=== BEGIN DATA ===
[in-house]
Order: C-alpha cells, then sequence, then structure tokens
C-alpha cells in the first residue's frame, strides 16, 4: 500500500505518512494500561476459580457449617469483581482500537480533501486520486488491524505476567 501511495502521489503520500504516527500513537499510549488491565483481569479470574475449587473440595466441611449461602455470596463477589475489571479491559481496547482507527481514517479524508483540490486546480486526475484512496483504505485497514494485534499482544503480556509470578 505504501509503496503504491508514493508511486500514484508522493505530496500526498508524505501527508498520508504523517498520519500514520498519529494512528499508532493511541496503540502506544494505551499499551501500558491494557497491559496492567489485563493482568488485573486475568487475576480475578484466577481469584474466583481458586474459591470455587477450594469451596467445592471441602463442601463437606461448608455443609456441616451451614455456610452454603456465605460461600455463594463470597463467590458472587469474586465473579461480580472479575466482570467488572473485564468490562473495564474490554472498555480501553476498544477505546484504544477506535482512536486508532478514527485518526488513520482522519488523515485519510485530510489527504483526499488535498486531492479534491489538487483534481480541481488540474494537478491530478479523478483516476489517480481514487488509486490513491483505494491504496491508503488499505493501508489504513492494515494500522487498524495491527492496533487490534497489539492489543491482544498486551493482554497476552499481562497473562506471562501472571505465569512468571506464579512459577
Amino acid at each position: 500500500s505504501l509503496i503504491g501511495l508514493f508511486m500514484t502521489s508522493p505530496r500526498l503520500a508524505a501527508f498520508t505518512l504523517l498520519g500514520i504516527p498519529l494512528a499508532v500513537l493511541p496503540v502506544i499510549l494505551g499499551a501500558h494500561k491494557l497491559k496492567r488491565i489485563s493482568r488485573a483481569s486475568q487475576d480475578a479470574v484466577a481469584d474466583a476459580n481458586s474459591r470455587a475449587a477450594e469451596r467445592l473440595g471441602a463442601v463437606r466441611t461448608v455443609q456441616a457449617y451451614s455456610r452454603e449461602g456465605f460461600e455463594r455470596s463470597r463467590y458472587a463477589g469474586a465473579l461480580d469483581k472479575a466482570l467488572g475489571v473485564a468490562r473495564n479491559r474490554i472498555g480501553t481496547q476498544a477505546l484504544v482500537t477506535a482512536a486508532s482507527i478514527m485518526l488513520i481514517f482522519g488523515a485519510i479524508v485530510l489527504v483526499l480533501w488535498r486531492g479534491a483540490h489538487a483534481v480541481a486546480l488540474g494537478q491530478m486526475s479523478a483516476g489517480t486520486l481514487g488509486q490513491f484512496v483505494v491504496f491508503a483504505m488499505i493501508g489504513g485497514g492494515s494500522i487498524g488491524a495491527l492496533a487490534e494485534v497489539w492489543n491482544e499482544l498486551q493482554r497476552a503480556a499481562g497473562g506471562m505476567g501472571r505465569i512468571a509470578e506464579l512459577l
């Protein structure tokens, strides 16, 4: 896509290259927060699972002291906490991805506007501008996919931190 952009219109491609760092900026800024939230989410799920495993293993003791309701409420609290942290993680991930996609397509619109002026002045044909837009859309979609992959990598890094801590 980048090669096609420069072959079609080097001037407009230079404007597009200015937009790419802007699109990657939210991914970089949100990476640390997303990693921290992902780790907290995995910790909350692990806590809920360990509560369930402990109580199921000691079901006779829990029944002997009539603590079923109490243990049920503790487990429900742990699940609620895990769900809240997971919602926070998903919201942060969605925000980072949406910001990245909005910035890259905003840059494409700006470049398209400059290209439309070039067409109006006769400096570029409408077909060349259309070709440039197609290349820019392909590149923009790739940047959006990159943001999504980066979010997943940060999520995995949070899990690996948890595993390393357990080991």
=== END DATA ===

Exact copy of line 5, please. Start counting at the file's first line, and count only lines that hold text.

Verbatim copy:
């Protein structure tokens, strides 16, 4: 896509290259927060699972002291906490991805506007501008996919931190 952009219109491609760092900026800024939230989410799920495993293993003791309701409420609290942290993680991930996609397509619109002026002045044909837009859309979609992959990598890094801590 980048090669096609420069072959079609080097001037407009230079404007597009200015937009790419802007699109990657939210991914970089949100990476640390997303990693921290992902780790907290995995910790909350692990806590809920360990509560369930402990109580199921000691079901006779829990029944002997009539603590079923109490243990049920503790487990429900742990699940609620895990769900809240997971919602926070998903919201942060969605925000980072949406910001990245909005910035890259905003840059494409700006470049398209400059290209439309070039067409109006006769400096570029409408077909060349259309070709440039197609290349820019392909590149923009790739940047959006990159943001999504980066979010997943940060999520995995949070899990690996948890595993390393357990080991």